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Planning despite uncertainty? How to get your project back on track


As project managers we are used to constantly rethinking and adapting our planning. We do this with more or less effort, depending on the project we have: In a plannable "classic" project with a defined scope, we have more need for adaptation than in an agile project where we sail more on sight. Added to this are gradations and differences in the level of detail. This may be due to the personality of the respective project manager, the client, or the stakeholders involved - some need detail, others just need an overview.

No matter where you fit into this spectrum: there is a plan. Whereby we do not mean the plan as a physical result, as the result of a planning process, but the plan as a common understanding in our heads, which has arisen because we have discussed and thought through the project together with the team and shared our insights and thoughts. This common understanding is very useful and valuable.

With these steps you will master the crisis

In the current situation, with almost cosmic changes and uncertainty due to the COVID 19 pandemic, this is a basis on which we as project teams can build. Since the middle of March, nothing in many organisations and their projects is the way it was before. When a crisis hits us like this, here are some practical and proven steps to get back on track:

  • Remember what you wanted to do. This step makes it clear why planning is such a valuable activity: what was the underlying problem the project was designed to solve? Why is the solution relevant and right? What are the most important results that need to be realized and delivered? What is project success? Which factors or even compromises make success unattainable? You start with these questions.
  • Make sure that what you wanted to do is still worth doing. Is the project still relevant? Is the problem that should be solved still a problem that needs to be tackled urgently? Is the solution still needed?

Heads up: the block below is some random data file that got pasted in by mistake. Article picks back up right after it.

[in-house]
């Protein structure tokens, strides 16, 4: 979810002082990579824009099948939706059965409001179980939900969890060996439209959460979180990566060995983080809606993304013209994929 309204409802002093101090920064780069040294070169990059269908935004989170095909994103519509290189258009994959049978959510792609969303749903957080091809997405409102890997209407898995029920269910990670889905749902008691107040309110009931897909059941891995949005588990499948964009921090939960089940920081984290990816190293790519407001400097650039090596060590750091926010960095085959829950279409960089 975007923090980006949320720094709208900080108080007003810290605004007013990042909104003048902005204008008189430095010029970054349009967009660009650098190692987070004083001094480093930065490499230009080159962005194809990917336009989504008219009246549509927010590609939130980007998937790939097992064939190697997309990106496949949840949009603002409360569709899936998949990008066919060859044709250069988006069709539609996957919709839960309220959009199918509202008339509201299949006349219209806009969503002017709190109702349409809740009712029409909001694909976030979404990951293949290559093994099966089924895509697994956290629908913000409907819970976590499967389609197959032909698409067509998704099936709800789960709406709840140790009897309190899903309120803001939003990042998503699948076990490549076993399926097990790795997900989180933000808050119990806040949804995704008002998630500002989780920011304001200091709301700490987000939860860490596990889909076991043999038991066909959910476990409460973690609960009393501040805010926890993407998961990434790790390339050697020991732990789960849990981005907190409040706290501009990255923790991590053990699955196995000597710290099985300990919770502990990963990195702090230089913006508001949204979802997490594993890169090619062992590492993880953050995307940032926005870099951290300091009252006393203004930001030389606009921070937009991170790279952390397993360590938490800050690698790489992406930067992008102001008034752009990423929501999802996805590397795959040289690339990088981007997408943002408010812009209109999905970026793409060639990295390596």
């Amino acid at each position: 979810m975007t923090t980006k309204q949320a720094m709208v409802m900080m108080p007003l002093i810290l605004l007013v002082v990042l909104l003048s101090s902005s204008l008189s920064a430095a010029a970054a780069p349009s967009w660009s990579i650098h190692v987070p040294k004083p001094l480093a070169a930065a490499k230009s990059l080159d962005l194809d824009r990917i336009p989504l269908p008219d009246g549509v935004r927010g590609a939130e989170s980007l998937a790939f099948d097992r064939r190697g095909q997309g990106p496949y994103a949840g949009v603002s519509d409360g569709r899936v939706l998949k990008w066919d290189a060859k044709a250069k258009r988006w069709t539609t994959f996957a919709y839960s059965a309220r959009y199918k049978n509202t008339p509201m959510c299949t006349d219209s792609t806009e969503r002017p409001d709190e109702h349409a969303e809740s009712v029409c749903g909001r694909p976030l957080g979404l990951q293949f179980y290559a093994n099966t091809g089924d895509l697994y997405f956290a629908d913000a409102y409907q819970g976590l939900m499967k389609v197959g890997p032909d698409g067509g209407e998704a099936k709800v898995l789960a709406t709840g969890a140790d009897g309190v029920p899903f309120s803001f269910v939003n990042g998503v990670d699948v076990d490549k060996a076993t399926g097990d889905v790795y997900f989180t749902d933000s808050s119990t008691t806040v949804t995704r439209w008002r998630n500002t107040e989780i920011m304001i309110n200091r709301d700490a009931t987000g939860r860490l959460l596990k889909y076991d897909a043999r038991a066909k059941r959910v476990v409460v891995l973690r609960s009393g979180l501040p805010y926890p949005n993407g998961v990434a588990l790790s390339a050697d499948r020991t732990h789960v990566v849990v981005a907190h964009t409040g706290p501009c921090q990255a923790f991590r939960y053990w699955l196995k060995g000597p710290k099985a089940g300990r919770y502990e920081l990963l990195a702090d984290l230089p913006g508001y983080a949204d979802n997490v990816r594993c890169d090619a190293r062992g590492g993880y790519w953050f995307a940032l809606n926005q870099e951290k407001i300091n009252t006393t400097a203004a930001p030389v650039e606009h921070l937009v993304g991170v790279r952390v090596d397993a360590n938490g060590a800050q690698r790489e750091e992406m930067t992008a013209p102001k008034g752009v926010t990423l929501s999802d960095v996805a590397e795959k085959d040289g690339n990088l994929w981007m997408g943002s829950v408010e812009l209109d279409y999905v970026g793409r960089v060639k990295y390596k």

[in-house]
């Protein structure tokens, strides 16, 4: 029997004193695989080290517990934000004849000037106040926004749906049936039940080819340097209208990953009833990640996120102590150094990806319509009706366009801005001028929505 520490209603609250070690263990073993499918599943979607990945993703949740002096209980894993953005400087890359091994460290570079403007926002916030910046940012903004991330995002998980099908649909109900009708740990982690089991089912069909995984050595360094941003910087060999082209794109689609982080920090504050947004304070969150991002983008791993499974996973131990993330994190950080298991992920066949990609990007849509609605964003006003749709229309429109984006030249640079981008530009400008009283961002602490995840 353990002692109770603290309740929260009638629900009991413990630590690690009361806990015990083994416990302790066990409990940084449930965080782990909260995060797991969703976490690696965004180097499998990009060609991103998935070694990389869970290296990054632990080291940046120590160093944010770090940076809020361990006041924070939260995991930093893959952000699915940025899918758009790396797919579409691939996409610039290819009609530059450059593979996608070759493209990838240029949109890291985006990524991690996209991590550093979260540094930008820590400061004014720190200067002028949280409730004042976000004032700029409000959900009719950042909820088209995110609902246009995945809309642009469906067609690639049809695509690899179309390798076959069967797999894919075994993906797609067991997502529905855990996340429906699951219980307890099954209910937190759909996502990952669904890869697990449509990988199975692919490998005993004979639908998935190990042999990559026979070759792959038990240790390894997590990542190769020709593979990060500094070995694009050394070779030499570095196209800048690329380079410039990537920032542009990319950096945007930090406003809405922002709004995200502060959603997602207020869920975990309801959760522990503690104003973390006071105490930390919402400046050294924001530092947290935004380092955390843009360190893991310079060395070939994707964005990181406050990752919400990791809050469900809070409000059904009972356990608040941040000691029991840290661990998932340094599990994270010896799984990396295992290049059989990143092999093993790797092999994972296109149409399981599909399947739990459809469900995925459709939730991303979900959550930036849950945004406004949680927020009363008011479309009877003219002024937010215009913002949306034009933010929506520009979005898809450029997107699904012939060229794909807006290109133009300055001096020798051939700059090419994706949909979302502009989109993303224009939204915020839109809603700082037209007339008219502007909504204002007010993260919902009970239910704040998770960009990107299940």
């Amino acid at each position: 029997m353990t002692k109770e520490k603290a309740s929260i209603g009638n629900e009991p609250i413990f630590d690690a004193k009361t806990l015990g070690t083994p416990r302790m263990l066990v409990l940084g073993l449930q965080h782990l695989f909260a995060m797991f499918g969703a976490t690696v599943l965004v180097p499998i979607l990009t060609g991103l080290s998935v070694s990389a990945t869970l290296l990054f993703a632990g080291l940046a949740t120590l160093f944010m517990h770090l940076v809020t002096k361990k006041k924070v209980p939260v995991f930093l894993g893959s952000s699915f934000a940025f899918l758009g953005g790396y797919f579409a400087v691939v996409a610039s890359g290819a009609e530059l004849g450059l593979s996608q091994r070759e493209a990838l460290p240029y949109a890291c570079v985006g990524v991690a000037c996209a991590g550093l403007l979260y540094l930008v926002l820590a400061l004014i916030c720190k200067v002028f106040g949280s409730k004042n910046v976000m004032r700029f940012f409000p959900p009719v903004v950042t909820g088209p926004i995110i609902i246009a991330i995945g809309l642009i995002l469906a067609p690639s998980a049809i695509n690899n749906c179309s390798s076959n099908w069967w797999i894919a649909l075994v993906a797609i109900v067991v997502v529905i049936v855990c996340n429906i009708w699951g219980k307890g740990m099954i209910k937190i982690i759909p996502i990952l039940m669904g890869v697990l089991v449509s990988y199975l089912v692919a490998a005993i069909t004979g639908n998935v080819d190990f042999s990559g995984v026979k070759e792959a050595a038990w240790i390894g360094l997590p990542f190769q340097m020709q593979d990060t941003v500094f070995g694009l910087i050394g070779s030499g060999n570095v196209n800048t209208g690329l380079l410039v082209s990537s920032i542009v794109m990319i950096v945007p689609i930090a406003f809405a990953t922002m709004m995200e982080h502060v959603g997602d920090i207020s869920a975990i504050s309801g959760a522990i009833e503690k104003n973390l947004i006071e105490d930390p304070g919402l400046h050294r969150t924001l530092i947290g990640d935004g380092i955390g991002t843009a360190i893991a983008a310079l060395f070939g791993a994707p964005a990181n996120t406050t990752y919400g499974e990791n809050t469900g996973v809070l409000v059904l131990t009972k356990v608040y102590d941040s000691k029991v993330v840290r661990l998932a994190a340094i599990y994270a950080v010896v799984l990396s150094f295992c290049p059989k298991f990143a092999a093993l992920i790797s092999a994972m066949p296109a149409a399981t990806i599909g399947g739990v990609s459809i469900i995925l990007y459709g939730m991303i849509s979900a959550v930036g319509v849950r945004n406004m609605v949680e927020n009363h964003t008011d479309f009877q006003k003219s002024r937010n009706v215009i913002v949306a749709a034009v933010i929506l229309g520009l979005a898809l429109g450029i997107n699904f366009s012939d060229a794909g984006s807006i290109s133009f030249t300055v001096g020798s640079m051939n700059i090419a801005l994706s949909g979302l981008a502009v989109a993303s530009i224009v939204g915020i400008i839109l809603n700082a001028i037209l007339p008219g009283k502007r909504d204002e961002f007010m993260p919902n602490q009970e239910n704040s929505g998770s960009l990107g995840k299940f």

• Take stock of what has been achieved so far.T Take stock of what already exists in terms of actual results or completed delivery items. Which delivery items or increments have been accepted? What is finished and usable? What has been started and can be completed? What has been started and must be done again from the beginning?
  • Judge exactly what it takes to move on. This is not about resuming and continuing work that was interrupted. Conditions have changed. Perhaps it needs a new approach or approach, different skills and resources.
  • Clarify the next steps. What is the first thing to do? What comes second? What must be done to achieve the goal?
  • Communicate continuously what is happening. Tell your stakeholders what you know. Tell them what you do not know. Tell them what you are doing to find out. Then tell them that you have found out. And you do that over and over again. Communicate receiver-oriented and as directly as possible, in small steps, on all possible channels. You should not assume that your status reports will be read in crisis situations. Therefore, you should not write any, but talk directly to the people involved.
  • Escalate problems that you cannot solve. Do this appropriately and early on, and without shyness. Escalating does not mean that you have failed, but that you need support. Because you have done everything you could do.
  • Take time to breathe. A crisis project quickly turns into a marathon, and every day feels like a sprint. You should definitely take care of yourself, take time to switch off, and do things that you enjoy doing.

Every project manager will be confronted with crisis situations in the course of his career. Not always as severe as in the current pandemic. But regardless of the size, intensity, and significance of the crisis, the steps described are a good starting point to get our project back on track.

Author: Roland Dörr

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